Maxillofacial prosthodontics practice profile: a survey of non-United States prosthodontists

Nina Ariani, Harry Reintsema, Kathleen Ward, Cortino Sukotjo, Alvin G. Wee

Research output: Contribution to journalArticlepeer-review

4 Scopus citations


Background: This study surveyed non-United States maxillofacial prosthodontists (MFP) to determine their practice profile and rationale for pursuing an MFP career. Methods: Email addresses for the MFP were obtained from the International Society for Maxillofacial Rehabilitation, American Academy of Maxillofacial Prosthetics, and International Academy for Oral Facial Rehabilitation. Emails with a link to the electronic survey program were sent to each participant. Chi-square and Mann-Whitney-U tests were used to investigate the influence of formal MFP training on professional activities and type of treatments provided. Results: One hundred twelve respondents (response rate 39%) from 33 nationalities returned the survey. The top three reasons for pursuing an MFP career were personal satisfaction, prosthodontics residency exposure, and mentorship. The predominant employment setting was affiliation with a university (77%). There were significant differences between respondents with and without formal MFP training regarding provision of surgical treatments (P = 0.021) and dental oncology (P = 0.017). Most treatments were done together with otolaryngology, oral surgery (68%) and head and neck surgery (61%). Practitioners not affiliated with a university spent significantly more time in clinical practice (P = 0.002), whereas respondents affiliated with universities spent significantly more time in teaching/training (P = 0.008) and funded research (P = 0.015). Conclusions: Personal satisfaction is the most important factor in a decision to choose an MFP career. Most of the MFPs work at a university and within a multidisciplinary setting. There were differences regarding type of treatments provided by respondents with and without formal MFP training.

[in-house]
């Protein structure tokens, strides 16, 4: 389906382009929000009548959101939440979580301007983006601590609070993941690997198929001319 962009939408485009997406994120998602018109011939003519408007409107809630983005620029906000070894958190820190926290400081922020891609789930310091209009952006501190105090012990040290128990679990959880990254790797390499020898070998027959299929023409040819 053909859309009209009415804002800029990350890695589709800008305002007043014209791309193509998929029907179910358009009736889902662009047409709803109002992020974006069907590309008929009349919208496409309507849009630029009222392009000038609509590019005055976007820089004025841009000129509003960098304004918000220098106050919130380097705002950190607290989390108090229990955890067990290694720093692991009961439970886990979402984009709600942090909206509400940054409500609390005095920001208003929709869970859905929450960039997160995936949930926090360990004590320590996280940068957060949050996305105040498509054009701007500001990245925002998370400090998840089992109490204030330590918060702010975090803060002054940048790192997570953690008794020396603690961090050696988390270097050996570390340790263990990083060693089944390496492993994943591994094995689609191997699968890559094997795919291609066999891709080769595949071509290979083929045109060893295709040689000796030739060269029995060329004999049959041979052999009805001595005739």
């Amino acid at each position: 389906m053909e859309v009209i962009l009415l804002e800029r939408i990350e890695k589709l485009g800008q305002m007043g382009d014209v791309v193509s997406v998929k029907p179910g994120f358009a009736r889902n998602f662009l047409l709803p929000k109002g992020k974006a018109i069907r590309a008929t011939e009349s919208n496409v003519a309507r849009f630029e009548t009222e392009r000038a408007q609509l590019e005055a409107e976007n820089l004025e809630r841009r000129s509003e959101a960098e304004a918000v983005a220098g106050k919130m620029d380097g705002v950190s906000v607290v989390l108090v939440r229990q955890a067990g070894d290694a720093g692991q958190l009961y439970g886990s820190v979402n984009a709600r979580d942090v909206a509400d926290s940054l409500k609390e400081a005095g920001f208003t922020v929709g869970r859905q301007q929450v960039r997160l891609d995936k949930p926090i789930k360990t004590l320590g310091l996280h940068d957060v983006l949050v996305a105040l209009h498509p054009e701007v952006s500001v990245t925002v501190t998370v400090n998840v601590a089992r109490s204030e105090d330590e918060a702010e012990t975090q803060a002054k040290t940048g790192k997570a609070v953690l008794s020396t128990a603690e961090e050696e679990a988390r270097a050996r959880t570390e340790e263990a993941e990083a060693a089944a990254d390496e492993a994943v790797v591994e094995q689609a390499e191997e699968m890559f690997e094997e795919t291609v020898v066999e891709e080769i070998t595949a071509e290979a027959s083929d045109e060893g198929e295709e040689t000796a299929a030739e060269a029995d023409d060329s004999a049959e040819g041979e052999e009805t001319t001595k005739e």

Original languageEnglish (US)
Article number35
JournalJournal of Otolaryngology - Head and Neck Surgery
Issue number1
StatePublished - Apr 27 2017
Externally publishedYes

Bibliographical note

Funding Information:
Supported in part by grant from the Health Future Foundation Faculty Development Grant (#240046).

Publisher Copyright:
© 2017 The Author(s).


  • Career decision
  • Oral oncology
  • Prosthodontics
  • Rehabilitation


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